We're not gonna hard sell you on the film though, mostly because we're sure if you've seen The Hudsucker Proxy, you've already forged some very specific opinions about it. If that's the case, we'd encourage you to give this impassioned, wholly original fantastical comedy another swing of the hips, because there's a lot more going on here than you think — in particular a boldly adventurous, endlessly fascinating performance from Jennifer Jason Leigh. If you've yet to see The Hudsucker Proxy, track down a copy immediately, and enjoy falling head over heels for this oddball classic.

True Grit

When the Coens first took a shot at a remake with The Ladykillers, they got more things wrong than right. Luckily, they learned from the experience, and when the duo set out to remake a bona fide Western classic, they managed to get just about everything right. The film in question is, of course, the Coens' 2010 remake of the John Wayne classic True Grit.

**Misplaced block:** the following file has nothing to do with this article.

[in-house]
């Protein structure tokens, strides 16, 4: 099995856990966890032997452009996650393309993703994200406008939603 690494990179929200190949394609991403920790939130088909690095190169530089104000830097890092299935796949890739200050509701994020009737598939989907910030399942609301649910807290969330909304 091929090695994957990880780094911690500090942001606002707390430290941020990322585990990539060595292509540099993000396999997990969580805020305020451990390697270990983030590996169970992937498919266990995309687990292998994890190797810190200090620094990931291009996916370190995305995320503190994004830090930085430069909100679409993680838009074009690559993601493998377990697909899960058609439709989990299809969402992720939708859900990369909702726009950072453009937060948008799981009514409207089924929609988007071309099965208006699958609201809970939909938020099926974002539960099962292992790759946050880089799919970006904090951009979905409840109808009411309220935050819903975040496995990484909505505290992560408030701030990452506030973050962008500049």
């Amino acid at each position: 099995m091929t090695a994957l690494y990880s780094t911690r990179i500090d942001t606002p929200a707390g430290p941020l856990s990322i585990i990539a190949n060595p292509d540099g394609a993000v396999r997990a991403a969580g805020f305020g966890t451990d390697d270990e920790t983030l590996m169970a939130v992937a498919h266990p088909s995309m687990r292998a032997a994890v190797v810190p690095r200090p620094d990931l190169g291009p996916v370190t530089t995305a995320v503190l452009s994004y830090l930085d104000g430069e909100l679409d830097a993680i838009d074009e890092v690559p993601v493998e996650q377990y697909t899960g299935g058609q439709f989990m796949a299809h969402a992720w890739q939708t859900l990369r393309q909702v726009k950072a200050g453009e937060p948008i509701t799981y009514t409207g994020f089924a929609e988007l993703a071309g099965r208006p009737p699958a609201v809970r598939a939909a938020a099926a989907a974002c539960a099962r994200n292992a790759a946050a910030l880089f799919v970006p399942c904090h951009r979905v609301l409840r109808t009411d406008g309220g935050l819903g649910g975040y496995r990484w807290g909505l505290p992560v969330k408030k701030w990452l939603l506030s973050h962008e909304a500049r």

It took some serious chutzpah to tackle a film held in such high esteem by cineastes and novices alike. The Coens wisely didn't try to reinvent the wheel, allowing their True Grit narrative to unfold in pretty much the same fashion as the original, with a young woman hiring a fading gun-hand to help track down the man who killed her father.

It also helps that the brothers didn't use the original Duke vehicle as their primary source, opting instead to mine Charles Portis' novel as the inspiration. They then dressed the story up with their own narrative and stylistic flourishes, pulled brilliant performances from Jeff Bridges and Matt Damon (not to mention a show-stopping turn from then-newcomer Hailee Steinfeld) to deliver not just a great remake of a classic film, but one of the best remakes ever produced.

The Man Who Wasn't There